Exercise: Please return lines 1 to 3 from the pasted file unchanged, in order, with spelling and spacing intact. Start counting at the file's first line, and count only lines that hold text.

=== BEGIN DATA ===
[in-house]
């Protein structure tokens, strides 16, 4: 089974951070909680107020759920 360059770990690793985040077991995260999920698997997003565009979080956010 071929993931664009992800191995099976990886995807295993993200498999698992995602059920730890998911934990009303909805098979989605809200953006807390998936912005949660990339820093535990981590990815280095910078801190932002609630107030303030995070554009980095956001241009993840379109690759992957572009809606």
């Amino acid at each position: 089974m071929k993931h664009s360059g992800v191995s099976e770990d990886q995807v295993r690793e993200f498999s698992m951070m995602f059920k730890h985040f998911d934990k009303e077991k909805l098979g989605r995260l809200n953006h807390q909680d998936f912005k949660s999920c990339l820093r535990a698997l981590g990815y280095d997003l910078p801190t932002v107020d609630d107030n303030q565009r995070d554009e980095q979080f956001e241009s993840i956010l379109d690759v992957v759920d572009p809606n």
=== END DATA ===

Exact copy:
[in-house]
């Protein structure tokens, strides 16, 4: 089974951070909680107020759920 360059770990690793985040077991995260999920698997997003565009979080956010 071929993931664009992800191995099976990886995807295993993200498999698992995602059920730890998911934990009303909805098979989605809200953006807390998936912005949660990339820093535990981590990815280095910078801190932002609630107030303030995070554009980095956001241009993840379109690759992957572009809606």
């Amino acid at each position: 089974m071929k993931h664009s360059g992800v191995s099976e770990d990886q995807v295993r690793e993200f498999s698992m951070m995602f059920k730890h985040f998911d934990k009303e077991k909805l098979g989605r995260l809200n953006h807390q909680d998936f912005k949660s999920c990339l820093r535990a698997l981590g990815y280095d997003l910078p801190t932002v107020d609630d107030n303030q565009r995070d554009e980095q979080f956001e241009s993840i956010l379109d690759v992957v759920d572009p809606n």